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Compounding challenges

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Despite the high growth track, the bakery industry in India faces many problems, ranging from fluctuation in supply of raw materials and high cost of imported ingredients to shortage of skilled manpower By Archana Sharma

The changing Indian lifestyle has attributed to the increasing demand for baked goods. A report by Research and Markets states that the bakery industry in India has achieved third position in generating revenue among the processed food sector. The market size for the industry is pegged at US$ 4.7 billion in 2010 and is expected reach US$ 7.6 billion by 2015. A large population, abundant supply of raw materials and low capital requirements are some strengths of the bakery segment in India. However, the sector faces challenges in the form of fluctuation in supply of raw material, high taxation as well as its unorganised nature.

Key impediments

The industry’s raw materials being agricultural in nature are exposed to seasonal fluctuations in terms of availability and price movements. Rising competition in the sector due to low capital requirements is another impediment faced by the industry.

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Chef Virender S Datta

Chef Virender S Datta, founder, International Institute of Culinary Arts (IICA), New Delhi believes that India has almost everything, from good chefs to decent technology and with time the Indian market with its huge potential will become even better. “People these days do not want to bake at home, maybe due to lack of time or the unwillingness to go through such a lengthy process when almost everything is available in the market,” he states.

Though India is among the top producers of key raw materials for the bakery industry, Chef Vinesh Johny, managing director and executive pastry chef, Lavonne Academy of Baking Science and Pastry Arts, Bengaluru points out that availability of ingredients is a main issue. “Our chefs are pretty skilled and there are many institutes which provide training in baking, but most of the ingredients are of European origin, like edible flowers and the importing costs are expensive. But to attain speciality in our products, we need to import the core ingredients from outside,” he mentions.

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Raj Kapoor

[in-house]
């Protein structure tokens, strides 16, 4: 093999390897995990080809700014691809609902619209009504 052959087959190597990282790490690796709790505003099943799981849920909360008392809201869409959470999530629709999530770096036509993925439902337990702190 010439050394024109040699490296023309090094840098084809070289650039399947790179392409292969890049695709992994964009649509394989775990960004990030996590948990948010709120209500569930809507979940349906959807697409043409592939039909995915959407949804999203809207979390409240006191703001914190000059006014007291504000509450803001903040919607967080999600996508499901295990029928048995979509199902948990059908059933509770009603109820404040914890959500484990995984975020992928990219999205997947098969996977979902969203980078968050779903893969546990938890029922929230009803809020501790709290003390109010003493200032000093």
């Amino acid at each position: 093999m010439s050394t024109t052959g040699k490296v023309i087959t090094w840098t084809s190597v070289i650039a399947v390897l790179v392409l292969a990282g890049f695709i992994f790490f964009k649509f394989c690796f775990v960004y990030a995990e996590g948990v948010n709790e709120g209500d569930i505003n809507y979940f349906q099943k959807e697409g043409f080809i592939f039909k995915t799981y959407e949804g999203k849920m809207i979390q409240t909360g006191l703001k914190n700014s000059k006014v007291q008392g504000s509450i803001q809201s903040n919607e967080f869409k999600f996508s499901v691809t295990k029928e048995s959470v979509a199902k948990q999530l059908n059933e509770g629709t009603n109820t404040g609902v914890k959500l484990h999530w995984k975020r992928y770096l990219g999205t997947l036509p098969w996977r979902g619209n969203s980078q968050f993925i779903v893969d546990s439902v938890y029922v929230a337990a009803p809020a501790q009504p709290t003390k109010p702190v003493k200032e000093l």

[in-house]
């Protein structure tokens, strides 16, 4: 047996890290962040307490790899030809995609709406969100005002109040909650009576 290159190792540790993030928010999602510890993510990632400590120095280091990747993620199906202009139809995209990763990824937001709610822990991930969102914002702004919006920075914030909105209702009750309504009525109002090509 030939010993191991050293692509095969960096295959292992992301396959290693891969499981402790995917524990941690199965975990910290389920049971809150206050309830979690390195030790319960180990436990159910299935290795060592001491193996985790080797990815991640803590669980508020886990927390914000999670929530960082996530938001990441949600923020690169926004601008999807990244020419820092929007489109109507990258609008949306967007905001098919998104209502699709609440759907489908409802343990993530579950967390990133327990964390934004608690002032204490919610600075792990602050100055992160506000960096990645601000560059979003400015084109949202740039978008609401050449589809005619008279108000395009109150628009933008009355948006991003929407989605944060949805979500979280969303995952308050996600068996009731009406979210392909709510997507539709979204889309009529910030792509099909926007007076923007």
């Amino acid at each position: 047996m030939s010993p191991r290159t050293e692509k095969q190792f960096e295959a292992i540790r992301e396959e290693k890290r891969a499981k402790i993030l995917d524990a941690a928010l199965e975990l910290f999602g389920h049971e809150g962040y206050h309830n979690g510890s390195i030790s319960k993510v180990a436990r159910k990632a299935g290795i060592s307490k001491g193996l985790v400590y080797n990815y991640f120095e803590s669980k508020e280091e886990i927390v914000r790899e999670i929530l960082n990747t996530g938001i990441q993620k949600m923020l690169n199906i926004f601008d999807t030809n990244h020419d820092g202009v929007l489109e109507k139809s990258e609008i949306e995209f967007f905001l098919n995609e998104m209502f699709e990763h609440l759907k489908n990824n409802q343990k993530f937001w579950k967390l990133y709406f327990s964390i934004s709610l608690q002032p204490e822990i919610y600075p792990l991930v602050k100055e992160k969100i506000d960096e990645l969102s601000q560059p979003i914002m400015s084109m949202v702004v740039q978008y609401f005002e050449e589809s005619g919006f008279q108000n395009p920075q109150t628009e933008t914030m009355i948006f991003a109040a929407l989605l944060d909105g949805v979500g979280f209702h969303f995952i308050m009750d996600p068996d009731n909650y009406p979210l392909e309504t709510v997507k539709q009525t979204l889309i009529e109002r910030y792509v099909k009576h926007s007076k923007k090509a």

Raj Kapoor, managing director and CEO, Assocom Institute of Bakery Technology and Management (AIBTM), UP (NCR Delhi), acknowledges that the quality of the product depends a lot on that of the ingredients. Giving an example of the different types of flour available globally, Kapoor states, “In comparison to the rest of the world, where they are specialised and have many variants of flour, the trend is not popular here. We need the ingredient companies to work together and import better and different types of materials.”

Shortage of skilled manpower

The industry today needs well trained bakers and pastry chefs to meet the growing demand. Chef Datta avers that there is an extreme shortage of skilled professionals in the industry. “With the help of our international chef development programme, we are trying to educate and bring our young professionals up to international standards. We try not to take more than 50 students for each batch so that we can provide them all with specialised and personalised training,” he adds. IICA is affiliated to City & Guilds, London and offers various diploma courses, short duration programmes and weekend courses.

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Chef Vinesh Johny

These courses target different segments, for instance the diploma course is for beginners, the sugar art course is for bakers who want to learn better techniques and the weekend courses are for hobby enthusiasts. Lavonne Academy of Baking Science and Pastry Arts is also affiliated to City & Guilds, London. “The Diploma in Patisserie, where we have rigorous 480 hour programme, provides students the understanding and experience to segue effortlessly between creating typical basic puff pastries to making intricate plated desserts.” informs Chef Johny.

In order to take the bakery education to a higher level, AIBTM has recently signed an agreement with the National Skill Development Corporation (NSDC). “We will be training over 1.10 lakh people in India over the next 10 years for which we are also looking at opening new centres in different parts in the North East, Maharashtra etc,” states Kapoor.


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